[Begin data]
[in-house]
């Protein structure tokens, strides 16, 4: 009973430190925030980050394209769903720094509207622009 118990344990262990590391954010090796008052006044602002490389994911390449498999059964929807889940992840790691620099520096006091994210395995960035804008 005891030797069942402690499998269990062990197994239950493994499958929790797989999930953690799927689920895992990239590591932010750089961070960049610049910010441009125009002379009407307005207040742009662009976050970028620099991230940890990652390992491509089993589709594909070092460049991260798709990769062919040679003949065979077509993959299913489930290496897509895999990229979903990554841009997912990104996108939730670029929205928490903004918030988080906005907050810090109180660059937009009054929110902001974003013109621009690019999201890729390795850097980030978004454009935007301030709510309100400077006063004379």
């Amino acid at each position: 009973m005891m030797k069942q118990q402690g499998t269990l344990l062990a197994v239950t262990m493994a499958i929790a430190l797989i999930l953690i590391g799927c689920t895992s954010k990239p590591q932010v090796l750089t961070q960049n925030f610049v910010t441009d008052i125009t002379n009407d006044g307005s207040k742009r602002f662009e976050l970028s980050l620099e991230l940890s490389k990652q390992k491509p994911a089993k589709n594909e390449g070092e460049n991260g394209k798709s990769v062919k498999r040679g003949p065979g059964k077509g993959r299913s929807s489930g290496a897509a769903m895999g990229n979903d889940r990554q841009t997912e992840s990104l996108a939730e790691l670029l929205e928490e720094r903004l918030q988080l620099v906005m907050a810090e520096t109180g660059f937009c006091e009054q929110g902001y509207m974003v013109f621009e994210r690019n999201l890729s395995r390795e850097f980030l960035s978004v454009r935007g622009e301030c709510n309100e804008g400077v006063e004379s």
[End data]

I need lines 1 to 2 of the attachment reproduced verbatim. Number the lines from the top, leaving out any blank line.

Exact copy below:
[in-house]
């Protein structure tokens, strides 16, 4: 009973430190925030980050394209769903720094509207622009 118990344990262990590391954010090796008052006044602002490389994911390449498999059964929807889940992840790691620099520096006091994210395995960035804008 005891030797069942402690499998269990062990197994239950493994499958929790797989999930953690799927689920895992990239590591932010750089961070960049610049910010441009125009002379009407307005207040742009662009976050970028620099991230940890990652390992491509089993589709594909070092460049991260798709990769062919040679003949065979077509993959299913489930290496897509895999990229979903990554841009997912990104996108939730670029929205928490903004918030988080906005907050810090109180660059937009009054929110902001974003013109621009690019999201890729390795850097980030978004454009935007301030709510309100400077006063004379």